This week we’re running a series that looks into what’s happening with transit service in the seven highest ridership U.S. cities. Our goal with this series is to facilitate a shared understanding of the challenges agencies are facing, give riders a sense of what they can expect for the remainder of 2022, and surface ideas for how agencies can better mitigate disruptions.
What’s going on with service at Chicago’s CTA?
CTA’s service levels remained relatively strong throughout 2021, especially on rail. However, the holiday season (beginning approximately November 2021) marked a downward shift for service delivery and the agency has not recovered as strongly as might have been expected, given its early-pandemic track record. In July, CTA President Dorval Carter published a commentary in the Chicago Tribune in which he recognizes ongoing workforce challenges and accepted responsibility for subpar service:
“This new normal is requiring many employers, including us, to creatively grow and retain our workforce, while continuing to face unpredictable staff availability each day due to the ongoing spread of the virus.
As a result, customers have seen increased instances of longer-than-normal wait times and inconsistent service. As the pandemic began to ease in the spring, we had hoped that these challenges would begin to subside, but they have not.”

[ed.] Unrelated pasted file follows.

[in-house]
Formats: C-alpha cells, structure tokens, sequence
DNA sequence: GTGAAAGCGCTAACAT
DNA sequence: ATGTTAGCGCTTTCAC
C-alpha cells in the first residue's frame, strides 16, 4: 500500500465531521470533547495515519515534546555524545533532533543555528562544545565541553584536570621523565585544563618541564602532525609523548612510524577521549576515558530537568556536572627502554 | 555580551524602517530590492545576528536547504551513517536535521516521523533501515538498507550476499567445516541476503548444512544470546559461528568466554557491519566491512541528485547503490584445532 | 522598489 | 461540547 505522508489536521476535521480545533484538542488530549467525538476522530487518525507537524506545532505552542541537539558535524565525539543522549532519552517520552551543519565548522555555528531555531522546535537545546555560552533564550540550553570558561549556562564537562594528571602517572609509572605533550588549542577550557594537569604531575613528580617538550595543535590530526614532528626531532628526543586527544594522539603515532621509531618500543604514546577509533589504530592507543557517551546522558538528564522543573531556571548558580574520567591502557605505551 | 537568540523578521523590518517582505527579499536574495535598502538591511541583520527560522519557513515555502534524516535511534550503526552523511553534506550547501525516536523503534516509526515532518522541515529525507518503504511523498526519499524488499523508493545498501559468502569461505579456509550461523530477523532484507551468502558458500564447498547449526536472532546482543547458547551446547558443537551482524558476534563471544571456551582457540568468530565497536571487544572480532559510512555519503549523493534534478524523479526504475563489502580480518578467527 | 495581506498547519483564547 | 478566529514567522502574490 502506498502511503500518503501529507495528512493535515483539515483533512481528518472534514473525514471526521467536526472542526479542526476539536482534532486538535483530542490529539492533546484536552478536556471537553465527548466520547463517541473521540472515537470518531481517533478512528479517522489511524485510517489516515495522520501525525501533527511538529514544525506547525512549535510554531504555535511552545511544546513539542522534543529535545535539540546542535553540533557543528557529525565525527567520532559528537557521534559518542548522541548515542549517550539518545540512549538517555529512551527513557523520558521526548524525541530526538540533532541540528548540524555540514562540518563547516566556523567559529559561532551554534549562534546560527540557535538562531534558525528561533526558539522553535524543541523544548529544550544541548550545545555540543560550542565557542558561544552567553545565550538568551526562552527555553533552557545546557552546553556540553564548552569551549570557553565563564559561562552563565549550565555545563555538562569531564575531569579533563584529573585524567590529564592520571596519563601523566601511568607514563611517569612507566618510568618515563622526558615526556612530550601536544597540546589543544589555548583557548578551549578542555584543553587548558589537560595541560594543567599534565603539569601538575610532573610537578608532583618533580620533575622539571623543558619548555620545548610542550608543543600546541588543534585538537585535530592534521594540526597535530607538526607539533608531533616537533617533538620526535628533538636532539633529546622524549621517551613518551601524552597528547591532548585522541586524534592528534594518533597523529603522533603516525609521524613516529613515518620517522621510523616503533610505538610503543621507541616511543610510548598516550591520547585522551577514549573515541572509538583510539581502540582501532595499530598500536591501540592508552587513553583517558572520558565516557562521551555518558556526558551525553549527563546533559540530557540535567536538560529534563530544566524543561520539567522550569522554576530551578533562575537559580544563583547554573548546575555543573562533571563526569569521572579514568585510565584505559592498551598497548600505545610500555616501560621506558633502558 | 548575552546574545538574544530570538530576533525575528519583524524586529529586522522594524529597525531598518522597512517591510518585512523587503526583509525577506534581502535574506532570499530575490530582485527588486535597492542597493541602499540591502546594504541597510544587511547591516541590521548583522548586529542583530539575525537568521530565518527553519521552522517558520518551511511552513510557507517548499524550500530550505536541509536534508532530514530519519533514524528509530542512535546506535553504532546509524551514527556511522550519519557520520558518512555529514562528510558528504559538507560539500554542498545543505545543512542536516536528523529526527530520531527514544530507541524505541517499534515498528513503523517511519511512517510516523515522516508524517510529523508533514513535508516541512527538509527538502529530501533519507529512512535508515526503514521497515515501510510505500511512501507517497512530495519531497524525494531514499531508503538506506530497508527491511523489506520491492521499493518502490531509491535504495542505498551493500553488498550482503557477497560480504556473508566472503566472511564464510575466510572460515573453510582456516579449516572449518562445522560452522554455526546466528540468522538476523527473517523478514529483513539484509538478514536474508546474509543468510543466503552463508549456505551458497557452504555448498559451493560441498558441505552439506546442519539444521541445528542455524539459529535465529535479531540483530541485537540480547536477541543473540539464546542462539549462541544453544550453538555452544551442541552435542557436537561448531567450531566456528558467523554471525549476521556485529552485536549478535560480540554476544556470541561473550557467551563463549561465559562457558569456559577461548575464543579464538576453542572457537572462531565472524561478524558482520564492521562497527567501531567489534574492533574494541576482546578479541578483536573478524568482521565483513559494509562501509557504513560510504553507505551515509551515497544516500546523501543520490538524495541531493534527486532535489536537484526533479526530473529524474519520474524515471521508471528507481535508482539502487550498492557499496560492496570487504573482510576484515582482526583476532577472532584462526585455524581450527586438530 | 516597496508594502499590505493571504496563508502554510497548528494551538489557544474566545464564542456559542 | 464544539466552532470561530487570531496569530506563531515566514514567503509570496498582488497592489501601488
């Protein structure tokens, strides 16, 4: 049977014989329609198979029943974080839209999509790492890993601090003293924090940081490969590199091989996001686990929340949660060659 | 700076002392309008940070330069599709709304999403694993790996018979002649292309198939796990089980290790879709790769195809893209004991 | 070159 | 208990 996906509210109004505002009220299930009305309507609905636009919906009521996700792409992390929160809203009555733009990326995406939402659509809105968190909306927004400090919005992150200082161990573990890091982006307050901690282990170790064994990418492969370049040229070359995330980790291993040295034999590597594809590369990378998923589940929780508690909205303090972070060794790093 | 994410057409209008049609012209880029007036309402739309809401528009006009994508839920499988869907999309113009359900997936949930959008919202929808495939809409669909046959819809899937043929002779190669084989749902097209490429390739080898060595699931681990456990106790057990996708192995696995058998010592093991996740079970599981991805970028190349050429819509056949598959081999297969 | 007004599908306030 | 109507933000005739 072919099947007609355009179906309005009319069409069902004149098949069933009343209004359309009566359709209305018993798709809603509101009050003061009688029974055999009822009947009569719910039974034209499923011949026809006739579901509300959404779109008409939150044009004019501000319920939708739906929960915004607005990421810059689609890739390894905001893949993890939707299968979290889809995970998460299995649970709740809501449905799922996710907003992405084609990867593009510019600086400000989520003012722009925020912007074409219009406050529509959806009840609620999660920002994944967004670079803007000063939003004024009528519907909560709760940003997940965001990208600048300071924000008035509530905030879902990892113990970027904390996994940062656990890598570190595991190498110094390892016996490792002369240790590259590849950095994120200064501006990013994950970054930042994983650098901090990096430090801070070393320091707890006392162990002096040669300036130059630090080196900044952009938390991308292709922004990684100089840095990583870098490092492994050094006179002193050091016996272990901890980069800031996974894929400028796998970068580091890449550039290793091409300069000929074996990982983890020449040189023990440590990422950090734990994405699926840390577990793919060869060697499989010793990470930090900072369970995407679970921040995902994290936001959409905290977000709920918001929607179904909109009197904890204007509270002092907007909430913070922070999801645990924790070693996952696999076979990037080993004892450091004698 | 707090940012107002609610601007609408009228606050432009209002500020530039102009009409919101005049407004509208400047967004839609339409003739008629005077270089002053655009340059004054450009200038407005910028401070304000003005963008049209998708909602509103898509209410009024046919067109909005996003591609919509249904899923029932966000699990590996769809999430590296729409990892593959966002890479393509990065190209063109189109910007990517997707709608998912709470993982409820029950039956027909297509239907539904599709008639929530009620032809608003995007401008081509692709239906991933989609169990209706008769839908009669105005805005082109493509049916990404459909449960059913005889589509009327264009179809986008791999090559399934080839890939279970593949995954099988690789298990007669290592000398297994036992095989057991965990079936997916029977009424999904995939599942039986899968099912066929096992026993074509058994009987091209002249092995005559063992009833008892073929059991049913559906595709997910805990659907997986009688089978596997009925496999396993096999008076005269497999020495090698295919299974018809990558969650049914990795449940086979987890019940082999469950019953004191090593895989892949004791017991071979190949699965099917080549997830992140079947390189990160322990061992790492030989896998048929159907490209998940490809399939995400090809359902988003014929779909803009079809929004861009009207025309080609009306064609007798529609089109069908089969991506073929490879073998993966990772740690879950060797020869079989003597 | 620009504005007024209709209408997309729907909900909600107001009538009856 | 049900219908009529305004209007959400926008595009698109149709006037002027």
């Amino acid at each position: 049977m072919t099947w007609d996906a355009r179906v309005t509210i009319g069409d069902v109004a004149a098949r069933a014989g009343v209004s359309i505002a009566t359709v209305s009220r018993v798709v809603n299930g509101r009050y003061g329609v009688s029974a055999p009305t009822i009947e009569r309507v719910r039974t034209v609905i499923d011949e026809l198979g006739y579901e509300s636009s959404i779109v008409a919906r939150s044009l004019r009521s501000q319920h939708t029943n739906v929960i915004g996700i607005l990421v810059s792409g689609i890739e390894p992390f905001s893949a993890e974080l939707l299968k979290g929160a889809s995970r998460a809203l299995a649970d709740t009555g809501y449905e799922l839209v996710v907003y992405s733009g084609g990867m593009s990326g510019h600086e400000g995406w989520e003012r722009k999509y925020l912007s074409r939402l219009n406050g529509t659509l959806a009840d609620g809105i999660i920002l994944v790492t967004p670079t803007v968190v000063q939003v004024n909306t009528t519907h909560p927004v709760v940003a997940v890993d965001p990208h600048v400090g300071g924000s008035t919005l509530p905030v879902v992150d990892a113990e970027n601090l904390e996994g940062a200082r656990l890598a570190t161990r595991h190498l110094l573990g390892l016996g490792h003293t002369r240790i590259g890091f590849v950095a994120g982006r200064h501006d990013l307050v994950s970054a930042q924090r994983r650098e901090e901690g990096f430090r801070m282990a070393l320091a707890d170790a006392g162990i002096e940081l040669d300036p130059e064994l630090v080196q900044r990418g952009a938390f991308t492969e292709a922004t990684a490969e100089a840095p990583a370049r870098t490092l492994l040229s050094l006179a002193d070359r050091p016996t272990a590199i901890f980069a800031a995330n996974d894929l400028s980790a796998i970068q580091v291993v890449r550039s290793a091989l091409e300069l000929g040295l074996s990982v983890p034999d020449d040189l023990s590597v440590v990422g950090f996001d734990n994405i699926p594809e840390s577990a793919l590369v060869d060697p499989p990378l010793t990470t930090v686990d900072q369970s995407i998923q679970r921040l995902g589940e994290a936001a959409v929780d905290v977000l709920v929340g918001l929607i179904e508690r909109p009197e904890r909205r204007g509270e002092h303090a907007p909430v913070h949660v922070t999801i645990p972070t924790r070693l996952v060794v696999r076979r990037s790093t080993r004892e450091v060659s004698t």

The goal, for Carter, is improving the rider experience in three areas: “more reliable and consistent service, improved customer communication, and flexible schedules to respond to changing ridership patterns.” To do this, the agency has made renewed efforts to attract and train bus and rail operators.
In a recent letter to the editor in the Chicago Tribune, local transit advocates Darlene O. Hightower of the Metropolitan Planning Council, Amy Rynell of Active Transportation Alliance, and Susan Hurley of Chicago Jobs with Justice, called for collective action at the city and state level to address CTA’s challenges.
The letter encourages CTA to address the operator shortage by making changes such as redesigning the operator’s cockpit to enhance safety, and adapting operator and service schedules to respond to changing ridership patterns and workforce needs.
When it comes to regaining the trust of riders, the letter argues that CTA must take quick and clear actions. “Public schedules should be updated, delays communicated and tracker technology improved. The expertise of riders and operators should be incorporated into solutions. A new level of transparency and communication will be critical.”
Read other posts in this series about LA Metro and Boston’s MBTA.
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